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(Protestant Exodus date) in Canaan to oppose Israel's Exodus and entry into Canaan from Egypt and _cannot_ have been written by an eye-witness whether that be Moses or someone else. The latter number came into existence no earlier than the 12th century B. The Pentateuch and its Exodus narratives use 22 letters not the 30 letters of Moses' days.
We "know" Moses did _not_ write the Exodus account because it is presented in the third person format. The sites enumerated in Numbers 33:1-50 were most probably sites known to the narrator who wrote the account in the 7th/6th century B. so they most likely were in existence in his day (some may have been abandoned in his days while others were occupied but they did "exist" at least physically).
With this archaeological and topographical information about Hebua in mind, the meaning of Exodus is now clear.
The way to the coastal highway had an insurmountable barrier, the fortress Tjaru..."I understand that the Bible's "internal chronology" suggests the Exodus was the Hyksos expulsion of circa 1540 B. They most likely fled along "the way of Horus" (biblical "way to the land of the Philistines") to Sharuhen near Gaza, the Egyptian army later pursued and defeated them at this location (Tell el Ajjul).
Sinai being traditionally Gebel Musa near Saint Catherine's Monastery).
Some conservative Catholic scholars date the Exodus to 1512 B. while some conservative Protestant scholars date it to 1446 B. on the basis of 1 Kings 6:1 statement that Solomon built the Temple 480 years after the Exodus. Hoffmeier appears to deny the biblical reason for Israel's not taking the way of the Philistines, was fear of Philistines, he claims that an Egyptian fortress guarded this track and Israel feared the Egyptian garrisons rather than Philistines:"Based on the archaeological, historical, and environmental data now available, the identification of Hebua with ancient Tjaru seems likely...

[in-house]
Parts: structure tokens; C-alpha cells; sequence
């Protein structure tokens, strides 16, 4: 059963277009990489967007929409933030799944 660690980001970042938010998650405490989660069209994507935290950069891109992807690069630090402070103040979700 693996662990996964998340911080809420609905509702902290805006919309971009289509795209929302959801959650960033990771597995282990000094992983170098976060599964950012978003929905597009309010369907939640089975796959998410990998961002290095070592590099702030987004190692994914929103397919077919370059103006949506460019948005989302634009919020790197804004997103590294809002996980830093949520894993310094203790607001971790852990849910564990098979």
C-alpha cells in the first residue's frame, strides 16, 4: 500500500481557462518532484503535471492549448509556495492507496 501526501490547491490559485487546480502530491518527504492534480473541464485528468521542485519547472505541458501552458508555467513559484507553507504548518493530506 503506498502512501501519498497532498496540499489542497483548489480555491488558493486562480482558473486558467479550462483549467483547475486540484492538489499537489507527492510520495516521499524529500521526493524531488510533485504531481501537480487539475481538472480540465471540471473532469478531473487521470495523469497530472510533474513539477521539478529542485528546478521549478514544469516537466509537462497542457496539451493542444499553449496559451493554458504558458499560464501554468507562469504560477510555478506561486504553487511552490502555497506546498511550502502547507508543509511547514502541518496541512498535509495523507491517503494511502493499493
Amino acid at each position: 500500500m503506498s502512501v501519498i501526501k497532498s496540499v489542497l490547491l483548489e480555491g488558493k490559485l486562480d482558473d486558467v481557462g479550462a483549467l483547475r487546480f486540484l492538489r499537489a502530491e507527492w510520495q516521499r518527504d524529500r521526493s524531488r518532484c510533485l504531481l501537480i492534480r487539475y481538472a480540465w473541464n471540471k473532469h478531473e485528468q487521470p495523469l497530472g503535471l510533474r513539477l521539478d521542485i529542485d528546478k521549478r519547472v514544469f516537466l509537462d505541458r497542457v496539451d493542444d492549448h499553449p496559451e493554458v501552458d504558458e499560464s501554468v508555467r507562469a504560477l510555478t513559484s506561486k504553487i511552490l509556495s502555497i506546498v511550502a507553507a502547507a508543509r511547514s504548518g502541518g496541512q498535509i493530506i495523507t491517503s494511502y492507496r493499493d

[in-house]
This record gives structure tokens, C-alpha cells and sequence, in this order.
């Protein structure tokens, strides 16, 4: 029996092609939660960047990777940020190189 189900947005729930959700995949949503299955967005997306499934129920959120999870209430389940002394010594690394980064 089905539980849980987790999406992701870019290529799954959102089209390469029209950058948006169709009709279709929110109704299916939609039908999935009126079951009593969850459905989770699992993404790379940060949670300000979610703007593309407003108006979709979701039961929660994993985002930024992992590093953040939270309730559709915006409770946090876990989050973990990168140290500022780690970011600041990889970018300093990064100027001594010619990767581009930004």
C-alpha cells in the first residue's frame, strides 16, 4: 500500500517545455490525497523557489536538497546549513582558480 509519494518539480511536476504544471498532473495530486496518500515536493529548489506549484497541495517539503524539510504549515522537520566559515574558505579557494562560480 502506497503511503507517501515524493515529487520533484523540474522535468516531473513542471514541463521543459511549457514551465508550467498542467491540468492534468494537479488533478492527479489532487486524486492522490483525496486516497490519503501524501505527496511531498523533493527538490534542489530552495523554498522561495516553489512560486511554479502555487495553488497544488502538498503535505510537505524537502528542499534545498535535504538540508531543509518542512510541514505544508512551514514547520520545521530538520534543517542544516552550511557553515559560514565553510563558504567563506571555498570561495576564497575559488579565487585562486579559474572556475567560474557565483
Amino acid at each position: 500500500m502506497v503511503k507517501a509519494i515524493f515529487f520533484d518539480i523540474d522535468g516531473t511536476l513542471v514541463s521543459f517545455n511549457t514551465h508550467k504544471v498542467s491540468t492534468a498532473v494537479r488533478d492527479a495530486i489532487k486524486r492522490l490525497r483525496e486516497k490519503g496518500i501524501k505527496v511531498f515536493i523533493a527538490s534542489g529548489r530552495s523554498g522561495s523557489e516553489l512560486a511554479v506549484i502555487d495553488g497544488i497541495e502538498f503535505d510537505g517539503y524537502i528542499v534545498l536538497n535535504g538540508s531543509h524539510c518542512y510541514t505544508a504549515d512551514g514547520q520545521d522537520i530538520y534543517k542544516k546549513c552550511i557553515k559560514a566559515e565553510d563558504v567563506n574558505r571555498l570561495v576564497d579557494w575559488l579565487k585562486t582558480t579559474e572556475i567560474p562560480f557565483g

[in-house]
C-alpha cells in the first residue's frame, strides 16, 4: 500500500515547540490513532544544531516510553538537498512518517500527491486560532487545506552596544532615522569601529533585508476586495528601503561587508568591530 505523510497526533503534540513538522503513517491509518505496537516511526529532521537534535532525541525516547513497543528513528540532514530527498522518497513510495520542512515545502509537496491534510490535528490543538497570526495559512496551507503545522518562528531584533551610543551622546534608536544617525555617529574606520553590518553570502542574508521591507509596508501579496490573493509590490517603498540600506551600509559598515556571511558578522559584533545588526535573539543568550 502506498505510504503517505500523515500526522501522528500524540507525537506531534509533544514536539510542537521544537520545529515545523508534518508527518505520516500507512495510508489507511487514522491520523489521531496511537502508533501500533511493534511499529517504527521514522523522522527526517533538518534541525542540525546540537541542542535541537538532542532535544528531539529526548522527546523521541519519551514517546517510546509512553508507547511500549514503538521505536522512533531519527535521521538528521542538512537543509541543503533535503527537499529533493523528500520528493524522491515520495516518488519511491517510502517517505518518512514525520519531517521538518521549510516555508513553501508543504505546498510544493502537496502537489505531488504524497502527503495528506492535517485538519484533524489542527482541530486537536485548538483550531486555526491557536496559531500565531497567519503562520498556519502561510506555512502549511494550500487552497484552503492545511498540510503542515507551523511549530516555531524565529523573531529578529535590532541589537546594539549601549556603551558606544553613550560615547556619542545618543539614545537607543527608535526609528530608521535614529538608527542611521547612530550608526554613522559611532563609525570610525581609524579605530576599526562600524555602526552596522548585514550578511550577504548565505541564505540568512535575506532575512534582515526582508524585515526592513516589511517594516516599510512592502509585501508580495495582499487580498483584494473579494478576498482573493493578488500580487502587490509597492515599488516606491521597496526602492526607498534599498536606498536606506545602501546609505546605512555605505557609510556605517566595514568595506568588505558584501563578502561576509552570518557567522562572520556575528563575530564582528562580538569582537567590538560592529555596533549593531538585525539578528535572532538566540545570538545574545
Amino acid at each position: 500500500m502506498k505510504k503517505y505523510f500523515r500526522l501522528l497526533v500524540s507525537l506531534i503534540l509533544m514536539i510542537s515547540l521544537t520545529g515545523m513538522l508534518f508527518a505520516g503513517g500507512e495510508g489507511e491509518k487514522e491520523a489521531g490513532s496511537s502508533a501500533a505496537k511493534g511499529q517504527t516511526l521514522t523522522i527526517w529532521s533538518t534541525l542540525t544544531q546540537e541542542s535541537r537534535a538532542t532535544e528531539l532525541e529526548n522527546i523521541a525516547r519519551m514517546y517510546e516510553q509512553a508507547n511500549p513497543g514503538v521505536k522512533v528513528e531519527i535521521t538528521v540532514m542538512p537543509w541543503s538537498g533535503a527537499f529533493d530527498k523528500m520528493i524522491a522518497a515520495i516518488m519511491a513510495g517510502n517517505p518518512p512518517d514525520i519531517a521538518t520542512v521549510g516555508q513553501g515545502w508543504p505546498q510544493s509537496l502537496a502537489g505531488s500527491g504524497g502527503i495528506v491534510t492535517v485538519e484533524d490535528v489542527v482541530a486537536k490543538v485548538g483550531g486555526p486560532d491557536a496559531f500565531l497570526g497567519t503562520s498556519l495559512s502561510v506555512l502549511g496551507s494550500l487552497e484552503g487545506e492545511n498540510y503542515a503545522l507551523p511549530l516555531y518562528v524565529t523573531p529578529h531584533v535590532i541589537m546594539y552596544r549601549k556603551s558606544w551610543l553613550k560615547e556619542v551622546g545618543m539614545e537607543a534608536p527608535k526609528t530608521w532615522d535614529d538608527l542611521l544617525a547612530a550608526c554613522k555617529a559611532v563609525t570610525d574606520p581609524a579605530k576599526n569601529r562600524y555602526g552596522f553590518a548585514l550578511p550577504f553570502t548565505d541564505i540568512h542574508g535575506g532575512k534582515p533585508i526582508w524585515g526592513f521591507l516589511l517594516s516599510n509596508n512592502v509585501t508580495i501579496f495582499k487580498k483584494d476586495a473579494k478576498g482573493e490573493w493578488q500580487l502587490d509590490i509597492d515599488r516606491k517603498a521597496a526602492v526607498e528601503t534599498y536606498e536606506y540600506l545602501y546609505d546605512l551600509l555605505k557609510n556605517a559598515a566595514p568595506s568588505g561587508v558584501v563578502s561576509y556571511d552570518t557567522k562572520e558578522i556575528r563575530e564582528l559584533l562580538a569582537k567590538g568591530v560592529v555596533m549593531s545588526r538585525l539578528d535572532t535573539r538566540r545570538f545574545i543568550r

We have established that the account was written not earlier than the 7th/6th century B. because some of the sites mentioned did not come into existence until that time frame. He probably did not realize that some of these sites did not exist or were abandoned at the time he "thought" the Exodus occurred (1512/1446 B. It thus follows that even if one could satisfactorily identify a chain of sites or ruin heaps or tells in existence by 7th/6th century B. extending from Egypt across the Sinai to the Negev and Canaan these sites still would _not_ constitute the "real" route of the Exodus as it would have been most probably the way to the land of the Philistines following the shore of the Mediterranean Sea because there were no Philistines to oppose Israel's Exodus and entry into Canaan in 1512/1446/1260 B. Besides the fact that the Bible (Old and New Testaments) in various books suggests for some scholars different dates for the Exodus, the single most important impediment in establishing a date for the Exodus is Archaeologists' failure to find a period when _all_ the sites mentioned in the narratives were in existence at the same moment in time.
This means that the biblical narrator and his audience were _unaware_ that there were no Philistines for Israel to fear and thus no need to have Israel travel south to the Red Sea (gulf of Suez) and the southern Sinai (Mt.Similarly, the narrative of Israel's defeat of Sihon and the capture of his capital city of Heshbon would fit better the archaeological history of this site during the Iron II rather than the Late Bronze-Iron I period.This does not mean that the present writer denies that there are older traditions behind the biblical narratives.However, recent archaeological evidence indicates that opposition to such a passage would be understandable during the Iron II period.Thus, the narratives relative to the Exodus best fit the settlement history of the area during the Iron II rather than the previous two archaeological periods.